Liver damage common in chronic HBV ‘gray zone’ patients
medwireNews: A “sizable” proportion of patients with hepatitis B e antigen (HBeAg)-negative chronic hepatitis B virus (HBV) infection and persistently normal alanine aminotransferase have significant liver damage when biopsied, Turkish data show.
Despite having an ALT level at or below 40 IU/mL during the year-long study, 48 (40.0%) of the 120 patients (mean age 43 years, 48.3% men), who also had high levels of serum HBV DNA (≥2000 IU/mL), had a fibrosis stage 2 or above and/or a histologic activity index (HAI) of 6 or more according to the Ishak scoring system.
More specifically, there were 18 (15.0%) patients with an HAI of 6 or more and 43 (35.9%) with stage 2 or greater fibrosis.
These findings indicate “significant necroinflammatory activity” and a need for treatment in these patients, say Sabahattin Kaymakoglu (Istanbul University) and co-authors of the study.
The researchers also found that an HBV DNA viral load of 2000–20,000 IU/mL compared with over 20,000 IU/mL increased the odds of needing treatment (ie, having fibrosis stage ≥2 and/or HAI ≥6) 3.10-fold (p=0.017), while older age increased it 1.06-fold (p=0.017) on multivariate analysis.
Furthermore, area under the receiver operating characteristic curve analysis showed that the optimal age cutoff to predict treatment indication was 46 years, with 50.0% of patients older than 46 years and 33.3% of younger patients having fibrosis stage 2 or above and/or an HAI of 6 or more.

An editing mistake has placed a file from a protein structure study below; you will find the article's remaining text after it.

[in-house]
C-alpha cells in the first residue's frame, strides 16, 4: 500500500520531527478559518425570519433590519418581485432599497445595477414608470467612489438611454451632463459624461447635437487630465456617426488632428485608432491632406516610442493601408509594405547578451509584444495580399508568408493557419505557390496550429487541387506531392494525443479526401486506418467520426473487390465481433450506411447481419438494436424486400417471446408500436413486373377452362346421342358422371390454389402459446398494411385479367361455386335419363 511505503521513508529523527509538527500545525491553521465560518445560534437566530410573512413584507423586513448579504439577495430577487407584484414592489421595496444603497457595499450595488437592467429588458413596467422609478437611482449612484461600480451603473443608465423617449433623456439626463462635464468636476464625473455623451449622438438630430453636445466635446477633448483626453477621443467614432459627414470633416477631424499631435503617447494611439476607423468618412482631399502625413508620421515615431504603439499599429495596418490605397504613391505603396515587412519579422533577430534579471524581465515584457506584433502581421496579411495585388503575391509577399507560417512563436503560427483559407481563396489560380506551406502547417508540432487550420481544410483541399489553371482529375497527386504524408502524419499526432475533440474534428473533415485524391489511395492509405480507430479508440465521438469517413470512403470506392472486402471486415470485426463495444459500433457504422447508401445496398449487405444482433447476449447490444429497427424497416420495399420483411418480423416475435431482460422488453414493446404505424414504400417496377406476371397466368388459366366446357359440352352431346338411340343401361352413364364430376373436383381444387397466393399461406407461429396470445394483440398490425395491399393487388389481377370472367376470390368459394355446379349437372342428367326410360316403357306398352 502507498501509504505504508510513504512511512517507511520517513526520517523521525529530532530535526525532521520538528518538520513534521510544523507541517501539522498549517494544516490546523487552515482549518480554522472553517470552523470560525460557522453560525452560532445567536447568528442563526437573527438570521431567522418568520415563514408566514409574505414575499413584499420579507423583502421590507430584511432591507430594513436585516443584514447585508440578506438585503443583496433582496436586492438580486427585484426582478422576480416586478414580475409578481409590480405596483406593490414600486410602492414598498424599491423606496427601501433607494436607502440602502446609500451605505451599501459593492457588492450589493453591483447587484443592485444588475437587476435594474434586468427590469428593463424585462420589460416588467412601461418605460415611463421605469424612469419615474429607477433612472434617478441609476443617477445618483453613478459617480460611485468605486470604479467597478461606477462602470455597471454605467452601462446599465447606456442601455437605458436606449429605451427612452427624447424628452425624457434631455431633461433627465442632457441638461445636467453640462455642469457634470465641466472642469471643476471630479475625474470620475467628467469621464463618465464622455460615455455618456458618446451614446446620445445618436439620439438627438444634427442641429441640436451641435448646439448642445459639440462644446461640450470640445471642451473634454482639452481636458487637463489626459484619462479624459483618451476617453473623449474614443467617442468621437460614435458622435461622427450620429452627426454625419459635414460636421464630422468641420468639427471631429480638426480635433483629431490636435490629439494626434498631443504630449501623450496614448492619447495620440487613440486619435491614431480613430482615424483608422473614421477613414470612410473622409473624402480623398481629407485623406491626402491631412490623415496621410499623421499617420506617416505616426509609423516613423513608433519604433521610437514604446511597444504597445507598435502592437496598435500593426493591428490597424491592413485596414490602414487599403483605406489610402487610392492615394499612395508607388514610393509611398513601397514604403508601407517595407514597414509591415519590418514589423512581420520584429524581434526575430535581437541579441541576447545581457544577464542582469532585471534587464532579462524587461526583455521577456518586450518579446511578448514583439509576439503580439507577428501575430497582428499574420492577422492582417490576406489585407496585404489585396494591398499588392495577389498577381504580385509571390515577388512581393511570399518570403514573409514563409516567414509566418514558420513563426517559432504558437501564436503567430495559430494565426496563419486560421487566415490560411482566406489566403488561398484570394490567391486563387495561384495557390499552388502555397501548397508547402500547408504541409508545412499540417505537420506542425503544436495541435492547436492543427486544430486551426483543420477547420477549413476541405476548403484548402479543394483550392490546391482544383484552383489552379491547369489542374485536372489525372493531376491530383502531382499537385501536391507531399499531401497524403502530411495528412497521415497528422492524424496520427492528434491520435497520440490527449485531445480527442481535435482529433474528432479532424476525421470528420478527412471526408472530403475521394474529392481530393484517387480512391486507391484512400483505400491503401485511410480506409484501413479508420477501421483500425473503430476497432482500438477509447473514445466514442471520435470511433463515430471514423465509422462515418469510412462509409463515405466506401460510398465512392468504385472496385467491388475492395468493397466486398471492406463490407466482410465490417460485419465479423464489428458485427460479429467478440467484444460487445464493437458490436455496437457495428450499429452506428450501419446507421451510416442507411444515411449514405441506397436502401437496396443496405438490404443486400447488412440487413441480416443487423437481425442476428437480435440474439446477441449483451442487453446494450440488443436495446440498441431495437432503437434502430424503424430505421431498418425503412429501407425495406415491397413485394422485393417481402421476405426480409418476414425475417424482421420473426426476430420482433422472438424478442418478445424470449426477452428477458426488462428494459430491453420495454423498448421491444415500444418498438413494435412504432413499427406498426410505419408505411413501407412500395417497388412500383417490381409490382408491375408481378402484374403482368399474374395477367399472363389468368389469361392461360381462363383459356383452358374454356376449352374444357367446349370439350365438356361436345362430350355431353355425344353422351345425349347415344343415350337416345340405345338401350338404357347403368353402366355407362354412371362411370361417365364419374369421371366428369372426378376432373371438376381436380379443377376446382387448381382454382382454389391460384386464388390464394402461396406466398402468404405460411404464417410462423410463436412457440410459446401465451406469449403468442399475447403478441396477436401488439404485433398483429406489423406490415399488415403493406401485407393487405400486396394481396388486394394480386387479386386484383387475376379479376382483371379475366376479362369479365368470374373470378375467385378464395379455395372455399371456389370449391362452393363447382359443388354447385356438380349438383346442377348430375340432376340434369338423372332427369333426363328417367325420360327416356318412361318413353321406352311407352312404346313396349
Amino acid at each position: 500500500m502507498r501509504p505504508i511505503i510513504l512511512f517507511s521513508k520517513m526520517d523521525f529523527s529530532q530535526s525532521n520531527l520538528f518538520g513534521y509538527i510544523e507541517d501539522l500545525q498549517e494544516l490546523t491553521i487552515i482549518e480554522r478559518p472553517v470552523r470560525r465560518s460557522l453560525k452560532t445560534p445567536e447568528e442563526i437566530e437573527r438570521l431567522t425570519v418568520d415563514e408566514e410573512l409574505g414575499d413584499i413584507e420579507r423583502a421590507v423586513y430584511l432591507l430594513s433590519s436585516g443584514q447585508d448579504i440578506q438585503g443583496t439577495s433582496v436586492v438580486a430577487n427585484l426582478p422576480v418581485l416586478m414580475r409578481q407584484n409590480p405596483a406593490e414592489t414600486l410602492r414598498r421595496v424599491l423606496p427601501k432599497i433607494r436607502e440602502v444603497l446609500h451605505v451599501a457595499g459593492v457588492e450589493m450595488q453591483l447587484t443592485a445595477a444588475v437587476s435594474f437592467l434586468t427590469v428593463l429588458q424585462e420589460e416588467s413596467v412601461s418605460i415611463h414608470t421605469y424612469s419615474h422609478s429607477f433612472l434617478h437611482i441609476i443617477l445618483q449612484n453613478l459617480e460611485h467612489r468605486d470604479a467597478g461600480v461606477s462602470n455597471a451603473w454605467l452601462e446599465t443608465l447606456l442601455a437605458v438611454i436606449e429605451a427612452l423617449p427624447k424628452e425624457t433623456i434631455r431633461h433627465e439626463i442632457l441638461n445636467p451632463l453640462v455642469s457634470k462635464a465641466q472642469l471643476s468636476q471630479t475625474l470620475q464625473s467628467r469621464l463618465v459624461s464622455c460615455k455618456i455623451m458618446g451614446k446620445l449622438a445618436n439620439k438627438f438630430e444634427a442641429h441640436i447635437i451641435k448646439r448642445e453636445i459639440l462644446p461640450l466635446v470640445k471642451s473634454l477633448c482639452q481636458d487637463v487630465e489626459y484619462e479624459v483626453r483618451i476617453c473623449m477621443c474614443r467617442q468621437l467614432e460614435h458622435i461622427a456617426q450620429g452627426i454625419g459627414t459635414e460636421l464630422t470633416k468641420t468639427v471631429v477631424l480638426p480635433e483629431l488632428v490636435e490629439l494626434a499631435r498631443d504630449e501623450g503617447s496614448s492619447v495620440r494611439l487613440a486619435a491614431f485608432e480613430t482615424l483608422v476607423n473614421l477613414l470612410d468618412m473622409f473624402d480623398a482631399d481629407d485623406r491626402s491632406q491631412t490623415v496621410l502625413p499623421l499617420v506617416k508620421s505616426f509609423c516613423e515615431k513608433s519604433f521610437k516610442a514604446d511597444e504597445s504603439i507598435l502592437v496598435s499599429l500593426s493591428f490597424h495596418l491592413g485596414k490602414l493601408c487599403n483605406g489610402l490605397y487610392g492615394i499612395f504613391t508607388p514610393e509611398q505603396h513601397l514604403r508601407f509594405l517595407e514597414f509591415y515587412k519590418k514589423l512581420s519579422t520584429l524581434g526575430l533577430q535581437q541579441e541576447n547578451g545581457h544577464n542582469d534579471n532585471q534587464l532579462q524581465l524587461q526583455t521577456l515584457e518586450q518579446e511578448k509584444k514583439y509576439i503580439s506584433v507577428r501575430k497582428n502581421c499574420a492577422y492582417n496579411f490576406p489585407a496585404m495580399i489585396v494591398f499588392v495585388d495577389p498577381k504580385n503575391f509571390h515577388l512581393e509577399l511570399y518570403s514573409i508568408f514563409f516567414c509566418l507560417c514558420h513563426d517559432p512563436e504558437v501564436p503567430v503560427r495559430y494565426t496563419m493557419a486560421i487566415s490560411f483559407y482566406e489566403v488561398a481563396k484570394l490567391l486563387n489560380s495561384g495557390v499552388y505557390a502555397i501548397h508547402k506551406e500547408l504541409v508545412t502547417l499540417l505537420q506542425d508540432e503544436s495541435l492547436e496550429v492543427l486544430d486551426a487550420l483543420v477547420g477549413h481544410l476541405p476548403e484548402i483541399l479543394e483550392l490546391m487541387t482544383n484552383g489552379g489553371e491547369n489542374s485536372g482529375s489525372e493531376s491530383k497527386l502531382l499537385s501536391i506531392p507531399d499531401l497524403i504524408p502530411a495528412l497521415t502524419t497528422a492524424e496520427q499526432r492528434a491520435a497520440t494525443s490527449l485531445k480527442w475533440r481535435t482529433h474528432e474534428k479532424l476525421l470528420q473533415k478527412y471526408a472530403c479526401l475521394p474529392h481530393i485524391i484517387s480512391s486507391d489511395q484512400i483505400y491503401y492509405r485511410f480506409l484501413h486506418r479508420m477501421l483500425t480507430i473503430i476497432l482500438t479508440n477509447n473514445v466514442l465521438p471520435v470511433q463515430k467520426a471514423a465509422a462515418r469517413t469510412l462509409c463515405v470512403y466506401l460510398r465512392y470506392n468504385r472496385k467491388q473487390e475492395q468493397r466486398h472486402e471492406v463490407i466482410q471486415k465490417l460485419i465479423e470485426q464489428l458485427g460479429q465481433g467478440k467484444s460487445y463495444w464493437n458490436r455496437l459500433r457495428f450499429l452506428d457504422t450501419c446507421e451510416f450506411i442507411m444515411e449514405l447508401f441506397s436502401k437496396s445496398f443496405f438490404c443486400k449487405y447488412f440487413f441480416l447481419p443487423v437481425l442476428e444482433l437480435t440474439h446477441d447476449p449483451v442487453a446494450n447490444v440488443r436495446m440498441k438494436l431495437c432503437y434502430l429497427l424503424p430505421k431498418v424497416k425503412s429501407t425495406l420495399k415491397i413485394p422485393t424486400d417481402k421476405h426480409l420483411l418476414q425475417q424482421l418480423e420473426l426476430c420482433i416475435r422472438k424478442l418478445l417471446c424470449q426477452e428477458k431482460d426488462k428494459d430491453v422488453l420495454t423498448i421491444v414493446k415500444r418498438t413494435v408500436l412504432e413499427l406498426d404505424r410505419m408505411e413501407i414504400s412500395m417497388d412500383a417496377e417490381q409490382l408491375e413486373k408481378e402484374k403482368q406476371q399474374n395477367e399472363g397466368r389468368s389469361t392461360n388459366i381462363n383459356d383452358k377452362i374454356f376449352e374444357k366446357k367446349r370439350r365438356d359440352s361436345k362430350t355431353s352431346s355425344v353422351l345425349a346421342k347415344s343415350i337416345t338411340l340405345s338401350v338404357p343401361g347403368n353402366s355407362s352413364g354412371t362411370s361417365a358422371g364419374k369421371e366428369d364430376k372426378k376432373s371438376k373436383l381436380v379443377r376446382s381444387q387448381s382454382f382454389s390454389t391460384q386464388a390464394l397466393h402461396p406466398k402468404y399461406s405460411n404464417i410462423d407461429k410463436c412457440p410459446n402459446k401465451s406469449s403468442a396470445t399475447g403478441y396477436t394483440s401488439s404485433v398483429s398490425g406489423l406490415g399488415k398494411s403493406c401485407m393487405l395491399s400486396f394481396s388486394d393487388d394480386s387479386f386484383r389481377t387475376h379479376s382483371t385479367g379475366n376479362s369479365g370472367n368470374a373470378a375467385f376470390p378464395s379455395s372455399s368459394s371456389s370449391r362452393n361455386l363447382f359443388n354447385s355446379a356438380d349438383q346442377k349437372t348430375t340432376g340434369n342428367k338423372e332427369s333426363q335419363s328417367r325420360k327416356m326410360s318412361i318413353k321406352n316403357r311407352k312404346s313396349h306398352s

Therefore “[a] biopsy to determine the degree of liver damage is advisable for [chronic HBV] patients older than 46 years,” Kaymakoglu et al remark.
The team reports in the International Journal of Infectious Diseases that 68 (56.6%) patients had an HBV DNA load of 2000–20,000 IU/mL and 52 (43.4%) had a level of 20,000 IU/mL or higher, with the mean at 123,680 IU/mL.
The authors note that “treatment necessity in the HBeAg-negative [chronic HBV] infection patients with HBV DNA levels between 2000 and 20 000 IU/ml was significantly greater than found in previous studies in the literature.”
They therefore recommend “longer and more detailed follow-up” of these patients that fall within the so-called “gray zone” phase of chronic HBV infection, particularly because the year-long follow-up period is relatively short and “might [be] a limitation of [the] study with regard to the definition of persistently normal ALT.”
By Laura Cowen
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